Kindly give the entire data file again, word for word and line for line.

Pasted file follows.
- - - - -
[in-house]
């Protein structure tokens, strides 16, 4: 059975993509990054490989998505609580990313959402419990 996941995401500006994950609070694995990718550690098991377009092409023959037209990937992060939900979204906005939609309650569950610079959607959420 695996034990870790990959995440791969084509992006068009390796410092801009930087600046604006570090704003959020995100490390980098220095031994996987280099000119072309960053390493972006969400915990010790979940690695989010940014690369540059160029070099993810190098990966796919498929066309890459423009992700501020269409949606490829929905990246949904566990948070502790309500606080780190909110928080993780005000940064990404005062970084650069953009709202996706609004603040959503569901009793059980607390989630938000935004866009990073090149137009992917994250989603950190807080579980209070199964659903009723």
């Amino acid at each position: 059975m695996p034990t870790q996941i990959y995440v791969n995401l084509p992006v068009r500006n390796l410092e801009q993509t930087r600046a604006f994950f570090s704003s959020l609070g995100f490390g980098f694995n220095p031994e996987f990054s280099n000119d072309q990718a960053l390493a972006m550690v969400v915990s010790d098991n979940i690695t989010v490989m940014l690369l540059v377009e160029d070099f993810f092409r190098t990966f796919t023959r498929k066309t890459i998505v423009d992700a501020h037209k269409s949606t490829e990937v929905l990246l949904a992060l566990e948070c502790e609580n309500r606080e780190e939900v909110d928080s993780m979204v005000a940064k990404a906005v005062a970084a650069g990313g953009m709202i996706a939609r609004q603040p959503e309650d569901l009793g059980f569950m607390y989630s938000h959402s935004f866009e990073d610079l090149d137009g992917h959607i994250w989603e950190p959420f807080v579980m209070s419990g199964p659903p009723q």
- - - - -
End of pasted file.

[in-house]
């Protein structure tokens, strides 16, 4: 059975993509990054490989998505609580990313959402419990 996941995401500006994950609070694995990718550690098991377009092409023959037209990937992060939900979204906005939609309650569950610079959607959420 695996034990870790990959995440791969084509992006068009390796410092801009930087600046604006570090704003959020995100490390980098220095031994996987280099000119072309960053390493972006969400915990010790979940690695989010940014690369540059160029070099993810190098990966796919498929066309890459423009992700501020269409949606490829929905990246949904566990948070502790309500606080780190909110928080993780005000940064990404005062970084650069953009709202996706609004603040959503569901009793059980607390989630938000935004866009990073090149137009992917994250989603950190807080579980209070199964659903009723």
């Amino acid at each position: 059975m695996p034990t870790q996941i990959y995440v791969n995401l084509p992006v068009r500006n390796l410092e801009q993509t930087r600046a604006f994950f570090s704003s959020l609070g995100f490390g980098f694995n220095p031994e996987f990054s280099n000119d072309q990718a960053l390493a972006m550690v969400v915990s010790d098991n979940i690695t989010v490989m940014l690369l540059v377009e160029d070099f993810f092409r190098t990966f796919t023959r498929k066309t890459i998505v423009d992700a501020h037209k269409s949606t490829e990937v929905l990246l949904a992060l566990e948070c502790e609580n309500r606080e780190e939900v909110d928080s993780m979204v005000a940064k990404a906005v005062a970084a650069g990313g953009m709202i996706a939609r609004q603040p959503e309650d569901l009793g059980f569950m607390y989630s938000h959402s935004f866009e990073d610079l090149d137009g992917h959607i994250w989603e950190p959420f807080v579980m209070s419990g199964p659903p009723q």